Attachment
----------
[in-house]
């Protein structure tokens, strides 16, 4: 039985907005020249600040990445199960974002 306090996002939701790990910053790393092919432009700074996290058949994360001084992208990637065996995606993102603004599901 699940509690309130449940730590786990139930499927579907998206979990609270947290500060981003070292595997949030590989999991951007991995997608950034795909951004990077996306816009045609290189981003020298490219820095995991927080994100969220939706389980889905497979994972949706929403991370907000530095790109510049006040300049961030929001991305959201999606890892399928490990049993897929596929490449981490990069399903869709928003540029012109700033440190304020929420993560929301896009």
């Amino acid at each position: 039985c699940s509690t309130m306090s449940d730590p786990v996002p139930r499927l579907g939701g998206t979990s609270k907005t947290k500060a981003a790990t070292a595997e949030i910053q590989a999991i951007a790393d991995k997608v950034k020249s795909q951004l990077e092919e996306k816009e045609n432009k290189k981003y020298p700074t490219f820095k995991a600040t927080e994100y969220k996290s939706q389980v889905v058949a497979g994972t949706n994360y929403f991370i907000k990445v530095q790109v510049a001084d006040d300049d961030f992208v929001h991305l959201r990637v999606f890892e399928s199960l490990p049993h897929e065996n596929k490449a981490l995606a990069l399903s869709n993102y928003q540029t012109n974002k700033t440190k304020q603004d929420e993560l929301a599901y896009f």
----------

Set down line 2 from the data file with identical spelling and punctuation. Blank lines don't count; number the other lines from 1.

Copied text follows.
């Protein structure tokens, strides 16, 4: 039985907005020249600040990445199960974002 306090996002939701790990910053790393092919432009700074996290058949994360001084992208990637065996995606993102603004599901 699940509690309130449940730590786990139930499927579907998206979990609270947290500060981003070292595997949030590989999991951007991995997608950034795909951004990077996306816009045609290189981003020298490219820095995991927080994100969220939706389980889905497979994972949706929403991370907000530095790109510049006040300049961030929001991305959201999606890892399928490990049993897929596929490449981490990069399903869709928003540029012109700033440190304020929420993560929301896009």